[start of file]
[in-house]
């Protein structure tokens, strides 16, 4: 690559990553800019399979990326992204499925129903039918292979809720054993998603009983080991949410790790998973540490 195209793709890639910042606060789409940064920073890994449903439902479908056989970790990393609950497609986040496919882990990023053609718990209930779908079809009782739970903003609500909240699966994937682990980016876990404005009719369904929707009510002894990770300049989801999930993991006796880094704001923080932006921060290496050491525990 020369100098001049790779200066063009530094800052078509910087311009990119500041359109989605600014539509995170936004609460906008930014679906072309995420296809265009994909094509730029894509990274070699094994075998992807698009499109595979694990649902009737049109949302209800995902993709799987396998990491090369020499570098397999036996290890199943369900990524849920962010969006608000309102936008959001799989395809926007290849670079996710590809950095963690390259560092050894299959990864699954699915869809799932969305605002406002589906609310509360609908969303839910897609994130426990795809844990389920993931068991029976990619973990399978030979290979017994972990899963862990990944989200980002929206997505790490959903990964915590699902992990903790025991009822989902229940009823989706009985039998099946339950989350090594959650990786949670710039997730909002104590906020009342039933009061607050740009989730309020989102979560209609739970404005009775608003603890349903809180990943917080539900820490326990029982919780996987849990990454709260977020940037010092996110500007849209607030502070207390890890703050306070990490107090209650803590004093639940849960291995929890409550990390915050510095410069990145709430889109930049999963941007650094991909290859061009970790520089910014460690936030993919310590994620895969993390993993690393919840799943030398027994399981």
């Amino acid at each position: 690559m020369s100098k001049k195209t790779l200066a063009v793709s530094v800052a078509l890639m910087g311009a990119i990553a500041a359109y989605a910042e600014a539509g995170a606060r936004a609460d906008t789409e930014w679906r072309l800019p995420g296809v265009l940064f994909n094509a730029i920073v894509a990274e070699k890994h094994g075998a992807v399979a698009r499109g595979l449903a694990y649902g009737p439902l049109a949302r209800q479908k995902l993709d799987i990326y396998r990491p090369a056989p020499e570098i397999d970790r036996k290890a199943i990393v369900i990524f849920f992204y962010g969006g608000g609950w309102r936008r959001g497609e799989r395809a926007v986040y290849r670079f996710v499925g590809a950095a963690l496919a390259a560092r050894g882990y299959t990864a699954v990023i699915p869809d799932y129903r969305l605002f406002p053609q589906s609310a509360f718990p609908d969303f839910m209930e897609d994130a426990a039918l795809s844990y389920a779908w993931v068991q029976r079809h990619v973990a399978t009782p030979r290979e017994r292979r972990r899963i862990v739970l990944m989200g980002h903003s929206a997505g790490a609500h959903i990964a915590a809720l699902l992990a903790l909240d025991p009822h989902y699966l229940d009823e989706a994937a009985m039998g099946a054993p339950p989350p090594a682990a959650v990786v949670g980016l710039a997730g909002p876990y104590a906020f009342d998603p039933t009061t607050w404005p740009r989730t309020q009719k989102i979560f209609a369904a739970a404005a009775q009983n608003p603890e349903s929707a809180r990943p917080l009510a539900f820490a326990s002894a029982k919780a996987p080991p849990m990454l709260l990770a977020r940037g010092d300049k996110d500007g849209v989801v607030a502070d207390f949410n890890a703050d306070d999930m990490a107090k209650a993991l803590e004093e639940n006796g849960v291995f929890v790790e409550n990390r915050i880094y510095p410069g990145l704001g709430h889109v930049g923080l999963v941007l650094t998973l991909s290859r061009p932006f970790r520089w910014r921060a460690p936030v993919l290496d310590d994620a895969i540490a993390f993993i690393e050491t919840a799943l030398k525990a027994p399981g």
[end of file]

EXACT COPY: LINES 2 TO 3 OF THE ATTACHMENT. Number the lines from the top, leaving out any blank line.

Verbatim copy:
């Protein structure tokens, strides 16, 4: 690559990553800019399979990326992204499925129903039918292979809720054993998603009983080991949410790790998973540490 195209793709890639910042606060789409940064920073890994449903439902479908056989970790990393609950497609986040496919882990990023053609718990209930779908079809009782739970903003609500909240699966994937682990980016876990404005009719369904929707009510002894990770300049989801999930993991006796880094704001923080932006921060290496050491525990 020369100098001049790779200066063009530094800052078509910087311009990119500041359109989605600014539509995170936004609460906008930014679906072309995420296809265009994909094509730029894509990274070699094994075998992807698009499109595979694990649902009737049109949302209800995902993709799987396998990491090369020499570098397999036996290890199943369900990524849920962010969006608000309102936008959001799989395809926007290849670079996710590809950095963690390259560092050894299959990864699954699915869809799932969305605002406002589906609310509360609908969303839910897609994130426990795809844990389920993931068991029976990619973990399978030979290979017994972990899963862990990944989200980002929206997505790490959903990964915590699902992990903790025991009822989902229940009823989706009985039998099946339950989350090594959650990786949670710039997730909002104590906020009342039933009061607050740009989730309020989102979560209609739970404005009775608003603890349903809180990943917080539900820490326990029982919780996987849990990454709260977020940037010092996110500007849209607030502070207390890890703050306070990490107090209650803590004093639940849960291995929890409550990390915050510095410069990145709430889109930049999963941007650094991909290859061009970790520089910014460690936030993919310590994620895969993390993993690393919840799943030398027994399981």
């Amino acid at each position: 690559m020369s100098k001049k195209t790779l200066a063009v793709s530094v800052a078509l890639m910087g311009a990119i990553a500041a359109y989605a910042e600014a539509g995170a606060r936004a609460d906008t789409e930014w679906r072309l800019p995420g296809v265009l940064f994909n094509a730029i920073v894509a990274e070699k890994h094994g075998a992807v399979a698009r499109g595979l449903a694990y649902g009737p439902l049109a949302r209800q479908k995902l993709d799987i990326y396998r990491p090369a056989p020499e570098i397999d970790r036996k290890a199943i990393v369900i990524f849920f992204y962010g969006g608000g609950w309102r936008r959001g497609e799989r395809a926007v986040y290849r670079f996710v499925g590809a950095a963690l496919a390259a560092r050894g882990y299959t990864a699954v990023i699915p869809d799932y129903r969305l605002f406002p053609q589906s609310a509360f718990p609908d969303f839910m209930e897609d994130a426990a039918l795809s844990y389920a779908w993931v068991q029976r079809h990619v973990a399978t009782p030979r290979e017994r292979r972990r899963i862990v739970l990944m989200g980002h903003s929206a997505g790490a609500h959903i990964a915590a809720l699902l992990a903790l909240d025991p009822h989902y699966l229940d009823e989706a994937a009985m039998g099946a054993p339950p989350p090594a682990a959650v990786v949670g980016l710039a997730g909002p876990y104590a906020f009342d998603p039933t009061t607050w404005p740009r989730t309020q009719k989102i979560f209609a369904a739970a404005a009775q009983n608003p603890e349903s929707a809180r990943p917080l009510a539900f820490a326990s002894a029982k919780a996987p080991p849990m990454l709260l990770a977020r940037g010092d300049k996110d500007g849209v989801v607030a502070d207390f949410n890890a703050d306070d999930m990490a107090k209650a993991l803590e004093e639940n006796g849960v291995f929890v790790e409550n990390r915050i880094y510095p410069g990145l704001g709430h889109v930049g923080l999963v941007l650094t998973l991909s290859r061009p932006f970790r520089w910014r921060a460690p936030v993919l290496d310590d994620a895969i540490a993390f993993i690393e050491t919840a799943l030398k525990a027994p399981g």